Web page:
A Likkle Miss Lou Book Review

Book Review: A Likkle Miss Lou

I grew up in a house full of accents. Listening to old cassette tapes that my dad made while he was “interviewing” me, I can hear the Trinidadian lilt of my mom’s accent and the assuredness of my dad’s Tobabonian one embedded in my own little voice. To this day, hearing a Trinidadian or Tobagonian accent makes me feel comforted instantly, like I’m home.

Related: Why I Don’t Have a Trinidadian Accent

In the house, my parents relaxed into their accents and patois. They used words that I never heard them say outside, and eventually, I knew not to use them either. Those words were for the house. That wild and reckless laugh was for the house. “Bacchannal” was a word that my white southern classmates wouldn’t understand. And the word “wotlessness” had no place on the playground, in the classroom, or in my parents’ professional circles.
I listened to my parents move from the comfort of their housebound dialects to the “Queen’s English,” without missing a beat.

Now it has a name – we call it “code-switching.”

Back then it showed me once again, that who I was at home wasn’t who I could, or should be outside.

Disclaimer: I was sent a copy of this book to review. All opinions are my own.

I so enjoyed reading A Likkle Miss Lou by Nadia L. Hohn.

The vibrant illustrations by Eugenie Fernandes, the mix of Jamaican patois and standard English, and the beautiful message about doing what you love and the power of the word, makes this book one that not only kids need on their shelves, but that we adults need as well.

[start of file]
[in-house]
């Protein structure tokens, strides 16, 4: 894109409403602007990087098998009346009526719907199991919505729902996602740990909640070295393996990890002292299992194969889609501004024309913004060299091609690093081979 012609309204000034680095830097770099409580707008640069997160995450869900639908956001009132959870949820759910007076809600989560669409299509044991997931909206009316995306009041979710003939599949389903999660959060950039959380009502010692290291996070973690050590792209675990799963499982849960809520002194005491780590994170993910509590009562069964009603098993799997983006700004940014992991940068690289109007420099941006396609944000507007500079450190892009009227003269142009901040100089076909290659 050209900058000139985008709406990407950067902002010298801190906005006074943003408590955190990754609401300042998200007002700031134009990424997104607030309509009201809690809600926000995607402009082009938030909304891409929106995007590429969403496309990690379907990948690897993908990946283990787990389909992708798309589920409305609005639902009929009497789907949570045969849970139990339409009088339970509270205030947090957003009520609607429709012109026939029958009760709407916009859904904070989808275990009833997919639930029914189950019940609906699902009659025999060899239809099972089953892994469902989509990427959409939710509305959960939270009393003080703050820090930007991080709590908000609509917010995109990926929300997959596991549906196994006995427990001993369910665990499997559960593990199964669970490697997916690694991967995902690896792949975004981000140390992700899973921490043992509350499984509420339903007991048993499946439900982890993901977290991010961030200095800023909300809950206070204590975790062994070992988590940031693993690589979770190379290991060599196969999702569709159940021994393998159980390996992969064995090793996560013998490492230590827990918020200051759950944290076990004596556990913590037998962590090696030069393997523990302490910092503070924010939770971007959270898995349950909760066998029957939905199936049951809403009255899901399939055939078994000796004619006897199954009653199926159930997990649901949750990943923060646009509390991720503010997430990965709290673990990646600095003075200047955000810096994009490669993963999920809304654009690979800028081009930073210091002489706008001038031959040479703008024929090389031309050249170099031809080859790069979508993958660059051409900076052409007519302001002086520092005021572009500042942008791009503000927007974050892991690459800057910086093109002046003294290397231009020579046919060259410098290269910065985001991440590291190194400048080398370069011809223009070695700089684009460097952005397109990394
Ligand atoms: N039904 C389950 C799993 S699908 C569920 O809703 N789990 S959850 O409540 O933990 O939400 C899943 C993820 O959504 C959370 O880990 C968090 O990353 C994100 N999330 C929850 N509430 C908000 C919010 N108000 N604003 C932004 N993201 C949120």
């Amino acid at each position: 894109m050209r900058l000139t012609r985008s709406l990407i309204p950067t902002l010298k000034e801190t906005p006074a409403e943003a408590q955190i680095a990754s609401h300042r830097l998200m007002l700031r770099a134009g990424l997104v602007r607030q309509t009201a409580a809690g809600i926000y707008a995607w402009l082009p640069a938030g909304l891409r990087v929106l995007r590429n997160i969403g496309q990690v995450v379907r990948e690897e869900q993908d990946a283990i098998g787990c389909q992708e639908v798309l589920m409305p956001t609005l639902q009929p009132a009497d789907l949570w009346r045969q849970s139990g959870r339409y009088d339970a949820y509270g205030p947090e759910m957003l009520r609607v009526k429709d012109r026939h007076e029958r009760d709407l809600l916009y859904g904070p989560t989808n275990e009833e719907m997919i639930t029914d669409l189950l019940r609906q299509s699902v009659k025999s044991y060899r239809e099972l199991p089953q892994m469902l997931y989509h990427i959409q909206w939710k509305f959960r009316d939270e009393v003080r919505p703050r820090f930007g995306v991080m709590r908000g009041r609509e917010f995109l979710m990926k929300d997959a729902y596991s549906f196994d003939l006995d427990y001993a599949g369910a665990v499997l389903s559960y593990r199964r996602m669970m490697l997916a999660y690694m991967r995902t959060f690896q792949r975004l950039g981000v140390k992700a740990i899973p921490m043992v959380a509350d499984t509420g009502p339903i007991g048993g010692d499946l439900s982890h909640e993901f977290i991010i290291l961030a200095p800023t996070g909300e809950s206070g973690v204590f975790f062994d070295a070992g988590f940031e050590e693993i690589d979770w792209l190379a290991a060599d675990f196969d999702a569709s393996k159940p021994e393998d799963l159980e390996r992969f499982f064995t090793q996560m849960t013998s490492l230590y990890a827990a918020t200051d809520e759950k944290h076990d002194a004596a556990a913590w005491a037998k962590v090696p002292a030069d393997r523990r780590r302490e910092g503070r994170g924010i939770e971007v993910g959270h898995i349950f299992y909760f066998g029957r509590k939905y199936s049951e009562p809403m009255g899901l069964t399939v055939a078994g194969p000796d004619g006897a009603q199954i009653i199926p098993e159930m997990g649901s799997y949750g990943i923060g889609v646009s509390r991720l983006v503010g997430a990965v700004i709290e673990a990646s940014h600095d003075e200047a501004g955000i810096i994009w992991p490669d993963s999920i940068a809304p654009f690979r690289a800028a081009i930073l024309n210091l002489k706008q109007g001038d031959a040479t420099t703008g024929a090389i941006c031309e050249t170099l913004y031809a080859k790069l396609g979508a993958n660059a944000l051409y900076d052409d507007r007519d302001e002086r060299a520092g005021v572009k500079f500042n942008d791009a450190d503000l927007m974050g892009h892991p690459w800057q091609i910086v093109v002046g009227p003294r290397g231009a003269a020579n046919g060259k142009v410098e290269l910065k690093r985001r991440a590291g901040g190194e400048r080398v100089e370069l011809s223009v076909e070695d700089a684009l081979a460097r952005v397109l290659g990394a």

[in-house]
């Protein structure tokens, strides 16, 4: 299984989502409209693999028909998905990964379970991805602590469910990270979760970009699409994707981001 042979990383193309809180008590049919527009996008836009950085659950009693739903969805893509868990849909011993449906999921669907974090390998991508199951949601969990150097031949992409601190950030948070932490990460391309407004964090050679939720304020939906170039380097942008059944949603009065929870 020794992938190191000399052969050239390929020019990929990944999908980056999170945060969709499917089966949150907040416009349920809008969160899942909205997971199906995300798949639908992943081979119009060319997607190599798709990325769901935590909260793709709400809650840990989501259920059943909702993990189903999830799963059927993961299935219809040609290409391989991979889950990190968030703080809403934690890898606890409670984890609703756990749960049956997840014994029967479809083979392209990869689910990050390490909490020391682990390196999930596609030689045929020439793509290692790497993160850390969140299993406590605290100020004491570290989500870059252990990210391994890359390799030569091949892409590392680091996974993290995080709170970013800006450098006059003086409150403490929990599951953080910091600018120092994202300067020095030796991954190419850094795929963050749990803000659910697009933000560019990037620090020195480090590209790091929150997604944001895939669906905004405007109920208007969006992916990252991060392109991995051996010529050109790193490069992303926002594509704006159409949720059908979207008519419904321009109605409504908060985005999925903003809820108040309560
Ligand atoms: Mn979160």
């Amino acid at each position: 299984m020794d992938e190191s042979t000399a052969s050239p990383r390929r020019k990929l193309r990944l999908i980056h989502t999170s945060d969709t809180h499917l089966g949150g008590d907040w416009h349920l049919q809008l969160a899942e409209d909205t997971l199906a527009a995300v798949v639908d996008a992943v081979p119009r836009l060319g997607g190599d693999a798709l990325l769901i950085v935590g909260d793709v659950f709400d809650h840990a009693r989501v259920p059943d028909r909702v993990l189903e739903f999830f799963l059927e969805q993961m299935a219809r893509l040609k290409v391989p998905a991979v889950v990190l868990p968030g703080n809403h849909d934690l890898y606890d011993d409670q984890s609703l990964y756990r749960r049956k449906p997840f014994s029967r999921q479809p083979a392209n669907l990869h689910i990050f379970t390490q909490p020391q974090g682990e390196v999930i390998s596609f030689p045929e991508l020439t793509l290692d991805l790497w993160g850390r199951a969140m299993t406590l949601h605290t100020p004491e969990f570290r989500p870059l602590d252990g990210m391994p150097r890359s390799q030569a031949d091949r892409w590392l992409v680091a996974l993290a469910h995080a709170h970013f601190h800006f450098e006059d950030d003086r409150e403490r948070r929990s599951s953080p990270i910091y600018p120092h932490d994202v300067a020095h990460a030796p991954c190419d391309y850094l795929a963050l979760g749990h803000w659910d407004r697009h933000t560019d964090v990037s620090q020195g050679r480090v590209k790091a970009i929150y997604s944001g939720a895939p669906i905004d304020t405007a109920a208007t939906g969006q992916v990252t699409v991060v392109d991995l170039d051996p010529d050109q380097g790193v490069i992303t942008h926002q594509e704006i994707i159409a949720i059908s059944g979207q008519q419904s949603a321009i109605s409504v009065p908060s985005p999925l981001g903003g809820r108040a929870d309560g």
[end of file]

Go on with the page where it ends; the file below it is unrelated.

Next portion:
Authors have written many books over the years about what our heroes might have been like in their youth, but this one is special to children of the Caribbean diaspora because it is written by the daughter of immigrants whose parents embraced her desire to stay connected to their culture.

Related: Join the Caribbean Book Club

The story is followed by a more in-depth history of Miss Lou and the author, as well as a glossary so that those who aren’t familiar with the patois can enjoy the book and have a starting point to get to know even more about Jamaican culture.

The book feels sturdy in my hands and the quality is fantastic. It would make a great Christmas gift for expectant moms from the Diaspora, or anyone looking to expand their collection of culturally relevant books for children. This is a new Caribbean children’s classic.

You can order the book on Amazon here – https://amzn.to/2Jvzyf6

Visit the author’s website – http://www.nadialhohn.com/ and follow her on Twitter and Facebook @nadialhohn, and at @nadialhohn_author on Instagram.

What biographical books inspired you as a child? Share in the comments.

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Leslie
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Leslie

This book sounds fantastic to read along with my like one as I love books that exposes her to different cultures. It is a great way to celebrate the differences and relate to the similarities.

Tomiko
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Tomiko

My daughter just asked me what other cultures can she read about it.. she just finished a book and was looking for another to start but we’ve been so busy the last two weeks I hadn’t had time to put any thought into it.. I’m going to get this for her!

Mimi Robinson
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This would be a fun read to do with my daughter. She doesn’t know much of anything about the Jamaican culture. I grew up hearing patois when I lived in the Bronx, NY. As a kid, I thought it was a secret language.